Leaving behind a legacy of words, Andy Rooney dies at age 92

Andy Rooney's legacy for future generations of writers - book authors, playwrights, journalists and yes, bloggers and letter writers - is that words do matter. Photo: Associated Press

SAN DIEGO, November 6, 2011 – Andy Rooney’s death at age 92 has rightfully generated an outpouring of accolades being published about his impressive career in journalism.

The reason Andy Rooney’s death matters is less about the man, and more about the substance of the profession he represents. Rooney proved that words still matter, and that writing with skill and elegance still matters. The story matters, and the story prevails.

Most people know Rooney only as that craggy-faced old guy carping about something every week at the end of 60 Minutes. More will learn from obituaries that he distinguished himself as a writer for Stars and Stripes during World War II, as a writer for Arthur Godfrey and for Harry Reasoner at CBS News long before he joined 60 Minutes in 1978.

He wrote four books about World War II in the late 1940s and more since. But Rooney never saw himself as a commentator. He saw himself as a writer who just happened to deliver his stories on TV.

Rooney is one of those fortunate people who knew what he wanted to do from an early age. He worked as a copy boy in high school for his hometown newspaper, the Albany Knickerbocker News. His college career at Colgate University was cut short like so many men of the Greatest Generation by the war.

Rooney never went back to college. It didn’t matter. There is only one way great writers learn to write: by writing. He learned to write on the battlefields, under pressure. Great athletes become great by putting in the hard work every day on the track, in the gym, at the rink. They learn through repetition with good form, striving to improve a little every day. They are put under pressure through competition and their skills forged until they shine. Great writers do the same thing, and the great ones never stop writing. Rooney ended up writing virtually until the day he died.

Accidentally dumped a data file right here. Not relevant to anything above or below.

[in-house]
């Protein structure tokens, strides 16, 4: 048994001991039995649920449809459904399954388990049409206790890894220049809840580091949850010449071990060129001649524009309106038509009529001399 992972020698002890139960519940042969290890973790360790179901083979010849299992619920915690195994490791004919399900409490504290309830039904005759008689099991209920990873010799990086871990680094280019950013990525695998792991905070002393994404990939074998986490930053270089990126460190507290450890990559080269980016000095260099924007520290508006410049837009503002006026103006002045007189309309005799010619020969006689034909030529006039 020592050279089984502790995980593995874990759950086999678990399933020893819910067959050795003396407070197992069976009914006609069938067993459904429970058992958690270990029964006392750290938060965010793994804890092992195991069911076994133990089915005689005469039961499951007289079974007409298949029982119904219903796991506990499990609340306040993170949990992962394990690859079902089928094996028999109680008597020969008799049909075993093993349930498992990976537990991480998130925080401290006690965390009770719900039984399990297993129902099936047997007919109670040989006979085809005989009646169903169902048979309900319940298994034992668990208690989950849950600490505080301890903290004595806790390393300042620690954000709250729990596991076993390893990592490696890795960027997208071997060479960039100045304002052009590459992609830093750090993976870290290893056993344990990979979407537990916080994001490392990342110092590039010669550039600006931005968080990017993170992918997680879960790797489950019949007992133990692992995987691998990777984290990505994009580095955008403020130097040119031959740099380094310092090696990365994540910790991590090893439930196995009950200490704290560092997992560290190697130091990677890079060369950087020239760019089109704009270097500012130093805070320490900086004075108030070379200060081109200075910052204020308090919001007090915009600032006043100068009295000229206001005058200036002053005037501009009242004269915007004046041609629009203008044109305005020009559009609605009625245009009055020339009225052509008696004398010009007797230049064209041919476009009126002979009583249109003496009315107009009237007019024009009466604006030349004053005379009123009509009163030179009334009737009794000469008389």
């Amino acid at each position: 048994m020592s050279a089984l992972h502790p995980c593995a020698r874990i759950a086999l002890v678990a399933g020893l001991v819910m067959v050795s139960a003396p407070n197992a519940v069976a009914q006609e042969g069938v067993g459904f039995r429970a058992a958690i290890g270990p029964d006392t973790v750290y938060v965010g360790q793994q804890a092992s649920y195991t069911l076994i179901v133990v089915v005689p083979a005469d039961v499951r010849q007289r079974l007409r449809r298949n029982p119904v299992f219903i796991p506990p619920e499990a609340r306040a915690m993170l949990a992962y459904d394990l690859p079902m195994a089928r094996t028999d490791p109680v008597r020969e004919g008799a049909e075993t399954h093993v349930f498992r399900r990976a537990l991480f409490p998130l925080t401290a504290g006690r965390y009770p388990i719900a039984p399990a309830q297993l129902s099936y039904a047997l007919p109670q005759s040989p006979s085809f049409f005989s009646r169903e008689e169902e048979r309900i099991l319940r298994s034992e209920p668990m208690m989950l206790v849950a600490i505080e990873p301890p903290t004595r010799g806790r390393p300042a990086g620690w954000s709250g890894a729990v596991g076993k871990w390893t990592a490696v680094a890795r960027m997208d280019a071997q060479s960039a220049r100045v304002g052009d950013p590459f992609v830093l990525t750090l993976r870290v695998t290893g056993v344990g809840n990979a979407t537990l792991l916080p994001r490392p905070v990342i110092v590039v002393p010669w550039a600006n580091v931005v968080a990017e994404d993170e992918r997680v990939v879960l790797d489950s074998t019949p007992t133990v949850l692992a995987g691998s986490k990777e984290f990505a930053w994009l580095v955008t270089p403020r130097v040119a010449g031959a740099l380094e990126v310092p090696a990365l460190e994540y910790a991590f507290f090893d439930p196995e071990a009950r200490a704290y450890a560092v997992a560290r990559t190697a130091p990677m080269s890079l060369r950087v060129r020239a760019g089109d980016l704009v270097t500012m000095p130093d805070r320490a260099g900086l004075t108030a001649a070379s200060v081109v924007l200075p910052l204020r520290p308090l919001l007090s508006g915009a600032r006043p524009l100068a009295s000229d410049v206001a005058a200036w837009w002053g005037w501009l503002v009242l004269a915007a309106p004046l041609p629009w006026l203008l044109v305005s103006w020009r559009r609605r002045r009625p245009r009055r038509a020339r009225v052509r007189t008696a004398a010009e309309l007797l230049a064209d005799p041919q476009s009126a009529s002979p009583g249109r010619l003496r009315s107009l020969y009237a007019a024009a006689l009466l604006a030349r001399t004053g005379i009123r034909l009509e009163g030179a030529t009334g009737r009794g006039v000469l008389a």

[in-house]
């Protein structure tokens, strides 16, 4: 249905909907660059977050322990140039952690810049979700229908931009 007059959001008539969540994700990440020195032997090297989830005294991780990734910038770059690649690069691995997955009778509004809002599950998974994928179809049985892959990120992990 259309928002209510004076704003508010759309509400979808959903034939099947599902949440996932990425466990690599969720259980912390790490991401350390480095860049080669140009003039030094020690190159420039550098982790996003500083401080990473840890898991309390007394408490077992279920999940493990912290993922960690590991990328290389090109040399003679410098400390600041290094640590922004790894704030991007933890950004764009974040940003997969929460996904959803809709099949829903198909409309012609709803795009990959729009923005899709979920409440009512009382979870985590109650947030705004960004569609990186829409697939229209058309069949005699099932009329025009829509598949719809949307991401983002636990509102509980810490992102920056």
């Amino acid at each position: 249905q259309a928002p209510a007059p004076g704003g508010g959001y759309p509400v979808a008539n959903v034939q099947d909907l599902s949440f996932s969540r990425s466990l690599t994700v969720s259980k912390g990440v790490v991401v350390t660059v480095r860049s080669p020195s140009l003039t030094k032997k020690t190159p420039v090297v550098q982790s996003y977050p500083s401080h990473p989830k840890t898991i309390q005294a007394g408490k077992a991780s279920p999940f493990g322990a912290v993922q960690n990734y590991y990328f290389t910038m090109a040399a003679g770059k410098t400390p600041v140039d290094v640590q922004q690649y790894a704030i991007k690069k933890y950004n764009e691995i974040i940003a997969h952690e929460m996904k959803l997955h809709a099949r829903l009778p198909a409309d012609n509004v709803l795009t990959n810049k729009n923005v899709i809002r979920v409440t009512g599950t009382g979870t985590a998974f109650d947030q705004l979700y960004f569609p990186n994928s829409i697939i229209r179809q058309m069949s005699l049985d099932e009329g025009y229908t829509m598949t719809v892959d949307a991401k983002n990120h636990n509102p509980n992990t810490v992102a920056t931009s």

When all we do is write email or text messages, we lose the skill of storytelling. We have stopped writing by choice. We must not let the art of storytelling decline. Rooney would be pleased if his death provided this reminder.

Rooney had the knack for being able to tell a story about anything. The topic honestly wasn’t that important. His on-air delivery wasn’t important either. What smart people at CBS knew is that Rooney was one of the best writers who ever passed through their doors. A skilled writer can make any topic come alive by the use of language alone that draws the individual in and makes him or her start to think, react, and fill in the spaces left for the story to breathe.

All good stories breathe, just like we breathe in a lively conversation. Without that space to breathe, a story turns into a lecture, and who wants to be lectured to?

All of us can write. Some of us can write well. But the difference between Rooney and most writers is the difference between a weekend jogger and a marathon champion; between a person making a cake from the box and a skilled pastry chef turning out an exquisite dessert.

Comedians like Joe Piscopo mocked Rooney’s delivery, and often started their parodies with “Did you ever…” Rooney never started a commentary on 60 Minutes even once with those words.

But because of his storytelling skills and his way of drawing you in, it seemed like he did. The viewer felt engaged.

The respect and admiration for Rooney’s body of work reaffirms that at the heart of an increasingly challenging industry that no matter how much things change, quality storytelling is still at the heart of what good journalism does best. Above all, the story prevails.

People who get into the business for the fortune or fame tend not to last very long. People who get into the business because they have the privilege of capturing and telling stories about meaningful moments in time, whether they are tragic or joyful, devastating or inspiring, life-changing or life-affirming, these are the ones that last and are remembered.

Andy Rooney is among the finest storytellers of our generation, and there is no higher praise I can offer him.


Also read:

Andy Rooney dies: End of an Era

Andy Rooney dead at age 92

Gayle Lynn Falkenthal, APR, is President/Owner of the Falcon Valley Group in San Diego, California. Read more Media Migraine in the Communities at The Washington Times. Follow Gayle on Facebook and on Twitter @PRProSanDiego.


Copyright © 2011 by Falcon Valley Group


This article is the copyrighted property of the writer and Communities @ WashingtonTimes.com. Written permission must be obtained before reprint in online or print media. REPRINTING TWTC CONTENT WITHOUT PERMISSION AND/OR PAYMENT IS THEFT AND PUNISHABLE BY LAW.

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Gayle Falkenthal

Gayle Lynn Falkenthal, MS, APR, is President of the Falcon Valley Group, a San Diego based communications consulting firm. Falkenthal is a veteran award winning broadcast and print journalist, editor, producer, talk host and commentator. She is an instructor at National University in San Diego, and previously taught in the School of Journalism & Media Studies at San Diego State University.


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